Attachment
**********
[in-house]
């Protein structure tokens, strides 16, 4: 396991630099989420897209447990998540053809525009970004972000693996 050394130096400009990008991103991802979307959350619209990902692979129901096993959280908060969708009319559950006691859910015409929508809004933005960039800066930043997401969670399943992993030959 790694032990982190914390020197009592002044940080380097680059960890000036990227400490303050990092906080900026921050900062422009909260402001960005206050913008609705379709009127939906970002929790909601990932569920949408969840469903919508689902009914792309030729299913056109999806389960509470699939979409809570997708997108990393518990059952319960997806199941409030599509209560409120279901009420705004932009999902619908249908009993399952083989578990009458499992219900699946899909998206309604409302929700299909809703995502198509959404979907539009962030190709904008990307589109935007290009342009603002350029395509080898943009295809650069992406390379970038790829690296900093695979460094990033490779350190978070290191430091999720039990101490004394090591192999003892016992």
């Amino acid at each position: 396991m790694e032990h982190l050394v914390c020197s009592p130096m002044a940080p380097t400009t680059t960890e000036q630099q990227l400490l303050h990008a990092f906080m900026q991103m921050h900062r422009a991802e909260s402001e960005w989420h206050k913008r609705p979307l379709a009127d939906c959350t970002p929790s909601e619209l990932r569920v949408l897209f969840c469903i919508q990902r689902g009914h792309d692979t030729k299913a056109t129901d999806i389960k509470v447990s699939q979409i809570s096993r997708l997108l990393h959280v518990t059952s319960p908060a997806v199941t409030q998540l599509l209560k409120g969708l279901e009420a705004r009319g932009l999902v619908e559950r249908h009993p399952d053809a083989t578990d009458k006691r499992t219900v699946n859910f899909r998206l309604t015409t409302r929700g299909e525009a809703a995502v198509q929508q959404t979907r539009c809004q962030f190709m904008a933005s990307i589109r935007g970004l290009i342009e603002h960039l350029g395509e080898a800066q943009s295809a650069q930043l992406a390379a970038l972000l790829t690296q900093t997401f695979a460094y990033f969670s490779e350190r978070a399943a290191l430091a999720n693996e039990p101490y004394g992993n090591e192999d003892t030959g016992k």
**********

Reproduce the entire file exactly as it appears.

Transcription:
[in-house]
């Protein structure tokens, strides 16, 4: 396991630099989420897209447990998540053809525009970004972000693996 050394130096400009990008991103991802979307959350619209990902692979129901096993959280908060969708009319559950006691859910015409929508809004933005960039800066930043997401969670399943992993030959 790694032990982190914390020197009592002044940080380097680059960890000036990227400490303050990092906080900026921050900062422009909260402001960005206050913008609705379709009127939906970002929790909601990932569920949408969840469903919508689902009914792309030729299913056109999806389960509470699939979409809570997708997108990393518990059952319960997806199941409030599509209560409120279901009420705004932009999902619908249908009993399952083989578990009458499992219900699946899909998206309604409302929700299909809703995502198509959404979907539009962030190709904008990307589109935007290009342009603002350029395509080898943009295809650069992406390379970038790829690296900093695979460094990033490779350190978070290191430091999720039990101490004394090591192999003892016992």
């Amino acid at each position: 396991m790694e032990h982190l050394v914390c020197s009592p130096m002044a940080p380097t400009t680059t960890e000036q630099q990227l400490l303050h990008a990092f906080m900026q991103m921050h900062r422009a991802e909260s402001e960005w989420h206050k913008r609705p979307l379709a009127d939906c959350t970002p929790s909601e619209l990932r569920v949408l897209f969840c469903i919508q990902r689902g009914h792309d692979t030729k299913a056109t129901d999806i389960k509470v447990s699939q979409i809570s096993r997708l997108l990393h959280v518990t059952s319960p908060a997806v199941t409030q998540l599509l209560k409120g969708l279901e009420a705004r009319g932009l999902v619908e559950r249908h009993p399952d053809a083989t578990d009458k006691r499992t219900v699946n859910f899909r998206l309604t015409t409302r929700g299909e525009a809703a995502v198509q929508q959404t979907r539009c809004q962030f190709m904008a933005s990307i589109r935007g970004l290009i342009e603002h960039l350029g395509e080898a800066q943009s295809a650069q930043l992406a390379a970038l972000l790829t690296q900093t997401f695979a460094y990033f969670s490779e350190r978070a399943a290191l430091a999720n693996e039990p101490y004394g992993n090591e192999d003892t030959g016992k």